2)  He doesn't support debit spending.  His record speaks for itself in that he has NEVER voted for an unbalanced budget.  Every year Ron Paul has returned a portion of his own annual budget to the US treasury.  How many other members of congress and senate can say that?

3) He has integrity.  While we see others in congress continue to vote themselves raises year after year, Ron Paul has NEVER voted to raise congressional pay.

4) He's never flip-flopped on Iraq, he voted against it from the start.  I will admit I supported the war to begin with as did most of America based on the belief that Iraq had WMDs.  Once it was proven they didn't we lost any true justification for being there.  Ron Paul believed from the start that they were of no threat to us based on the evidence he was given (which I would believe to be more than you or I would ever see) and has voted to keep us out from day one.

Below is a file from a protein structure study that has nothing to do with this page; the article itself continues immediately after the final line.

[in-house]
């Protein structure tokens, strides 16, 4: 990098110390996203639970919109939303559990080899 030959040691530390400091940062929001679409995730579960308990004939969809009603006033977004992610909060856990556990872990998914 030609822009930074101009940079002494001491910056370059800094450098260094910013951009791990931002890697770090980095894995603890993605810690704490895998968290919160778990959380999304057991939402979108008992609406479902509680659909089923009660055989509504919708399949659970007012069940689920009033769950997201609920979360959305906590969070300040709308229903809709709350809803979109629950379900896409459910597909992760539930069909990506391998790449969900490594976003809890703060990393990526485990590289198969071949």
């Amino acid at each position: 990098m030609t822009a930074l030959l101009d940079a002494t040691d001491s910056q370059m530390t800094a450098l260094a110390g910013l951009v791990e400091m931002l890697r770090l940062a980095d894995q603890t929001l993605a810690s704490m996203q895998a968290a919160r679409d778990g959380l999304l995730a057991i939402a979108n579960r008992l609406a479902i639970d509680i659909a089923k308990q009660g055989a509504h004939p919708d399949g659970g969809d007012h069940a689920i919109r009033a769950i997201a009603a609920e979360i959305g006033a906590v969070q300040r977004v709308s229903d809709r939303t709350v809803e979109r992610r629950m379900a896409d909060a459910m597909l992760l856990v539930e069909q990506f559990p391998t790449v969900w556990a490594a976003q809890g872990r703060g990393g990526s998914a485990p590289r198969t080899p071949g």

5) He doesn't believe the Federal Government should put a corporation in charge of our money.  The Federal Reserve is an outside corporation in charge of our nation's money which we pay them to borrow increasing our national debt.  Our Constitution (Article 1 Section 8) gives the Federal government the exclusive power to coin our money so we have no reason to essentially indebt ourselves to a corporation as we currently do, not to mention it is unconstitutional.  Ron Paul has proposed legislation to get us back to the gold standard and end this cycle of increasing debt to a corporation.

6) He believes in states rights.  On many issues our federal government has overstepped its bounds.  Ron Paul believes in giving the power back to each individual state to allow the people (not the government) to have more control over issues they feel are important.